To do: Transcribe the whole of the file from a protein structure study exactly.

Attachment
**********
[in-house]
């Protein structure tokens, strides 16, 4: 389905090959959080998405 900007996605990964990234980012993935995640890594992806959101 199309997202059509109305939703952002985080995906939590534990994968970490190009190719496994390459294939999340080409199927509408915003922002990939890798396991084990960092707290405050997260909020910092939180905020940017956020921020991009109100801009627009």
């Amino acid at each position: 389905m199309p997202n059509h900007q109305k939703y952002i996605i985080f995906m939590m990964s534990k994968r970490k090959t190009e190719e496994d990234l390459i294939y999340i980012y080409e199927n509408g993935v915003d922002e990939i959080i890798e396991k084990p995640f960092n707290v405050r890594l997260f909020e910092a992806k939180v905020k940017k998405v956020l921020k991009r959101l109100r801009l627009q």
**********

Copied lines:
[in-house]
């Protein structure tokens, strides 16, 4: 389905090959959080998405 900007996605990964990234980012993935995640890594992806959101 199309997202059509109305939703952002985080995906939590534990994968970490190009190719496994390459294939999340080409199927509408915003922002990939890798396991084990960092707290405050997260909020910092939180905020940017956020921020991009109100801009627009």
């Amino acid at each position: 389905m199309p997202n059509h900007q109305k939703y952002i996605i985080f995906m939590m990964s534990k994968r970490k090959t190009e190719e496994d990234l390459i294939y999340i980012y080409e199927n509408g993935v915003d922002e990939i959080i890798e396991k084990p995640f960092n707290v405050r890594l997260f909020e910092a992806k939180v905020k940017k998405v956020l921020k991009r959101l109100r801009l627009q």